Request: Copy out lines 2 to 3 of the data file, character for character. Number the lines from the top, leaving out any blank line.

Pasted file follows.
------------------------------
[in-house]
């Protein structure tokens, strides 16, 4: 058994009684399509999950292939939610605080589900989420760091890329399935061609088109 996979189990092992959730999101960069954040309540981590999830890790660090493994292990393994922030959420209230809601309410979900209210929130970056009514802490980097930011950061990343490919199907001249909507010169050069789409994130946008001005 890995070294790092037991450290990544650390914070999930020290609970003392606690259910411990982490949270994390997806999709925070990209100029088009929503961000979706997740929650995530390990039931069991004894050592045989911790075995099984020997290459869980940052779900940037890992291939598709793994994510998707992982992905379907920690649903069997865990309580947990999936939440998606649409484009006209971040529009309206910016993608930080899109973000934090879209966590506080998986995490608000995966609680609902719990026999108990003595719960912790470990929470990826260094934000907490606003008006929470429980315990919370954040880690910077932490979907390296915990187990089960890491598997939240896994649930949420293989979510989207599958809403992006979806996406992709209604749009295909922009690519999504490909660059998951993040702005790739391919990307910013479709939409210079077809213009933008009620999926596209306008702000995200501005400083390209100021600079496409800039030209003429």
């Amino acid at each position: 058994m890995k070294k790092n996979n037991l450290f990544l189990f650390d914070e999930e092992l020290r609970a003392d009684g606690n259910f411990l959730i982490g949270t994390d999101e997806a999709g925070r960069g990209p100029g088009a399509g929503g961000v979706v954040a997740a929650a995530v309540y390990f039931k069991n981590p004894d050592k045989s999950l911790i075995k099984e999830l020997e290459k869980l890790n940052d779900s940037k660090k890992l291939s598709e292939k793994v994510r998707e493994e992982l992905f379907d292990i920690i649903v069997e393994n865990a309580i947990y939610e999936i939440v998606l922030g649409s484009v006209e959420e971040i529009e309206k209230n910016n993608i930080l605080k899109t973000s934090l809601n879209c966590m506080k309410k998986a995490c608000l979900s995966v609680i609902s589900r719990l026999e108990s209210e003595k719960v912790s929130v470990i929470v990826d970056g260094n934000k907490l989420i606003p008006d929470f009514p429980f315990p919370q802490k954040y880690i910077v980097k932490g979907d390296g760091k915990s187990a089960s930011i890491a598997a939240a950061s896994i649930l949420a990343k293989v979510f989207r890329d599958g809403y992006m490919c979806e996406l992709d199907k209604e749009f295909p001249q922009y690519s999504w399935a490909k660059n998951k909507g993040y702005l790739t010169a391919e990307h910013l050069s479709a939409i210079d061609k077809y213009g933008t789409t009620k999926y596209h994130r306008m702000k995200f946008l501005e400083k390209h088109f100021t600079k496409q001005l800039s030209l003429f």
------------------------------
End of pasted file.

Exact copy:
């Protein structure tokens, strides 16, 4: 058994009684399509999950292939939610605080589900989420760091890329399935061609088109 996979189990092992959730999101960069954040309540981590999830890790660090493994292990393994922030959420209230809601309410979900209210929130970056009514802490980097930011950061990343490919199907001249909507010169050069789409994130946008001005 890995070294790092037991450290990544650390914070999930020290609970003392606690259910411990982490949270994390997806999709925070990209100029088009929503961000979706997740929650995530390990039931069991004894050592045989911790075995099984020997290459869980940052779900940037890992291939598709793994994510998707992982992905379907920690649903069997865990309580947990999936939440998606649409484009006209971040529009309206910016993608930080899109973000934090879209966590506080998986995490608000995966609680609902719990026999108990003595719960912790470990929470990826260094934000907490606003008006929470429980315990919370954040880690910077932490979907390296915990187990089960890491598997939240896994649930949420293989979510989207599958809403992006979806996406992709209604749009295909922009690519999504490909660059998951993040702005790739391919990307910013479709939409210079077809213009933008009620999926596209306008702000995200501005400083390209100021600079496409800039030209003429």
């Amino acid at each position: 058994m890995k070294k790092n996979n037991l450290f990544l189990f650390d914070e999930e092992l020290r609970a003392d009684g606690n259910f411990l959730i982490g949270t994390d999101e997806a999709g925070r960069g990209p100029g088009a399509g929503g961000v979706v954040a997740a929650a995530v309540y390990f039931k069991n981590p004894d050592k045989s999950l911790i075995k099984e999830l020997e290459k869980l890790n940052d779900s940037k660090k890992l291939s598709e292939k793994v994510r998707e493994e992982l992905f379907d292990i920690i649903v069997e393994n865990a309580i947990y939610e999936i939440v998606l922030g649409s484009v006209e959420e971040i529009e309206k209230n910016n993608i930080l605080k899109t973000s934090l809601n879209c966590m506080k309410k998986a995490c608000l979900s995966v609680i609902s589900r719990l026999e108990s209210e003595k719960v912790s929130v470990i929470v990826d970056g260094n934000k907490l989420i606003p008006d929470f009514p429980f315990p919370q802490k954040y880690i910077v980097k932490g979907d390296g760091k915990s187990a089960s930011i890491a598997a939240a950061s896994i649930l949420a990343k293989v979510f989207r890329d599958g809403y992006m490919c979806e996406l992709d199907k209604e749009f295909p001249q922009y690519s999504w399935a490909k660059n998951k909507g993040y702005l790739t010169a391919e990307h910013l050069s479709a939409i210079d061609k077809y213009g933008t789409t009620k999926y596209h994130r306008m702000k995200f946008l501005e400083k390209h088109f100021t600079k496409q001005l800039s030209l003429f």